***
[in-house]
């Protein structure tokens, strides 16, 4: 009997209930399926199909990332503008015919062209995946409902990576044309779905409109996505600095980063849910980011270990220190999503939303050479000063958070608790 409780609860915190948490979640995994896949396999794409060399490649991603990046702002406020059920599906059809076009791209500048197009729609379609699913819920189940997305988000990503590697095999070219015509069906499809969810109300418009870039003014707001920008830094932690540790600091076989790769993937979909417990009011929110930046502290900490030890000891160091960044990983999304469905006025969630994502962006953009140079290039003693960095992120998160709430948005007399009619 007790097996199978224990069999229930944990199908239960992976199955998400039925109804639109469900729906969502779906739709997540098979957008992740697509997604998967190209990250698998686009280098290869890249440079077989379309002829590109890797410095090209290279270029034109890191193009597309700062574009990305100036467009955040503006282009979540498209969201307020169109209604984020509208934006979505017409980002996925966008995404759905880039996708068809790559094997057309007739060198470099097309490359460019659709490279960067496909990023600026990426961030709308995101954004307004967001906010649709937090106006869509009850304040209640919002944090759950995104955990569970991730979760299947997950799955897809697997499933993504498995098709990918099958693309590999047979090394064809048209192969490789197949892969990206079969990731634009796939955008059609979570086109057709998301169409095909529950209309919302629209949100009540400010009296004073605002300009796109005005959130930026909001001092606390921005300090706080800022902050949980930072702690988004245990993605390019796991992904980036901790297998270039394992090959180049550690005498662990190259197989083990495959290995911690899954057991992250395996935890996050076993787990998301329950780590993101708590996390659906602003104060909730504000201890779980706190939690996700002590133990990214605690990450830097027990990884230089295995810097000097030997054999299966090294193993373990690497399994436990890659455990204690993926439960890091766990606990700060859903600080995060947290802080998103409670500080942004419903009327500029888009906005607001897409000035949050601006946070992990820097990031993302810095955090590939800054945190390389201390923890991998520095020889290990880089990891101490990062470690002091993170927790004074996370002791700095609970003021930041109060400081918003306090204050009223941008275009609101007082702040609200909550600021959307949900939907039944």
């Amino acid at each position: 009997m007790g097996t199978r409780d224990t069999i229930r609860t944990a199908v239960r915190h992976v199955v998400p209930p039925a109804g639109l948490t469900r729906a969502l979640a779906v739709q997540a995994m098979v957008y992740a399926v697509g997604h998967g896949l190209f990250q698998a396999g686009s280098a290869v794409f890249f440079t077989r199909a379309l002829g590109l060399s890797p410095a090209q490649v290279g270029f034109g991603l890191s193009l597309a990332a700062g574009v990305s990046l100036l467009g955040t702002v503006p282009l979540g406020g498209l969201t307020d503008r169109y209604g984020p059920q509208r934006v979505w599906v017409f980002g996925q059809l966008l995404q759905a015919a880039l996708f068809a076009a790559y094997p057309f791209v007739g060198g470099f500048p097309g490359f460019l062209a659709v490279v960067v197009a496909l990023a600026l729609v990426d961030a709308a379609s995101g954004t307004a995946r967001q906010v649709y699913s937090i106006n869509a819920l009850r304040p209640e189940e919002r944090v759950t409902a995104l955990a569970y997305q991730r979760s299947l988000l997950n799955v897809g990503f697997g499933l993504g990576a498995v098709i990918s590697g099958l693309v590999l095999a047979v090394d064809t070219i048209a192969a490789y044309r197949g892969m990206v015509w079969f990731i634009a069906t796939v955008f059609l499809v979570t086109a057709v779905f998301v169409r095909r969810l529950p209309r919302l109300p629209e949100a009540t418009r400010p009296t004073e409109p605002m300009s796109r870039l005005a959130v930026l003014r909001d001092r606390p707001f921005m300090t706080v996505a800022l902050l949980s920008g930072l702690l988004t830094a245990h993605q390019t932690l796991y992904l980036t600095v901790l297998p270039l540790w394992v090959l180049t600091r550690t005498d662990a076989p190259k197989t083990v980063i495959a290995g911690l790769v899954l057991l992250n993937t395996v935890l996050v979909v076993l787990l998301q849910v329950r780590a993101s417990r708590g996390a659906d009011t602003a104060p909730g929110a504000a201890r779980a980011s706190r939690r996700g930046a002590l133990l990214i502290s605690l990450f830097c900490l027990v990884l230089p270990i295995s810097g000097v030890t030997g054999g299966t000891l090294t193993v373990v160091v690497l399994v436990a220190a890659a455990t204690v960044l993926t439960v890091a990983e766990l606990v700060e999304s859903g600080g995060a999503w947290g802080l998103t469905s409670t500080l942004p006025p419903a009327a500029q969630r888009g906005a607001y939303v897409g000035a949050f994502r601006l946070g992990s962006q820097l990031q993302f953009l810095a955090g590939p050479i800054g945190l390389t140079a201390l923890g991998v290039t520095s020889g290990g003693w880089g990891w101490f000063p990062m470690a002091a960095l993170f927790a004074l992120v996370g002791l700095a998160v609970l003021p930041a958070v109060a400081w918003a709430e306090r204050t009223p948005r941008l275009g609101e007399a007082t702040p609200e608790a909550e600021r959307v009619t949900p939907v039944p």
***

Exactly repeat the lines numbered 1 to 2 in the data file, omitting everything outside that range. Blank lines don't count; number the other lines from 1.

[in-house]
């Protein structure tokens, strides 16, 4: 009997209930399926199909990332503008015919062209995946409902990576044309779905409109996505600095980063849910980011270990220190999503939303050479000063958070608790 409780609860915190948490979640995994896949396999794409060399490649991603990046702002406020059920599906059809076009791209500048197009729609379609699913819920189940997305988000990503590697095999070219015509069906499809969810109300418009870039003014707001920008830094932690540790600091076989790769993937979909417990009011929110930046502290900490030890000891160091960044990983999304469905006025969630994502962006953009140079290039003693960095992120998160709430948005007399009619 007790097996199978224990069999229930944990199908239960992976199955998400039925109804639109469900729906969502779906739709997540098979957008992740697509997604998967190209990250698998686009280098290869890249440079077989379309002829590109890797410095090209290279270029034109890191193009597309700062574009990305100036467009955040503006282009979540498209969201307020169109209604984020509208934006979505017409980002996925966008995404759905880039996708068809790559094997057309007739060198470099097309490359460019659709490279960067496909990023600026990426961030709308995101954004307004967001906010649709937090106006869509009850304040209640919002944090759950995104955990569970991730979760299947997950799955897809697997499933993504498995098709990918099958693309590999047979090394064809048209192969490789197949892969990206079969990731634009796939955008059609979570086109057709998301169409095909529950209309919302629209949100009540400010009296004073605002300009796109005005959130930026909001001092606390921005300090706080800022902050949980930072702690988004245990993605390019796991992904980036901790297998270039394992090959180049550690005498662990190259197989083990495959290995911690899954057991992250395996935890996050076993787990998301329950780590993101708590996390659906602003104060909730504000201890779980706190939690996700002590133990990214605690990450830097027990990884230089295995810097000097030997054999299966090294193993373990690497399994436990890659455990204690993926439960890091766990606990700060859903600080995060947290802080998103409670500080942004419903009327500029888009906005607001897409000035949050601006946070992990820097990031993302810095955090590939800054945190390389201390923890991998520095020889290990880089990891101490990062470690002091993170927790004074996370002791700095609970003021930041109060400081918003306090204050009223941008275009609101007082702040609200909550600021959307949900939907039944």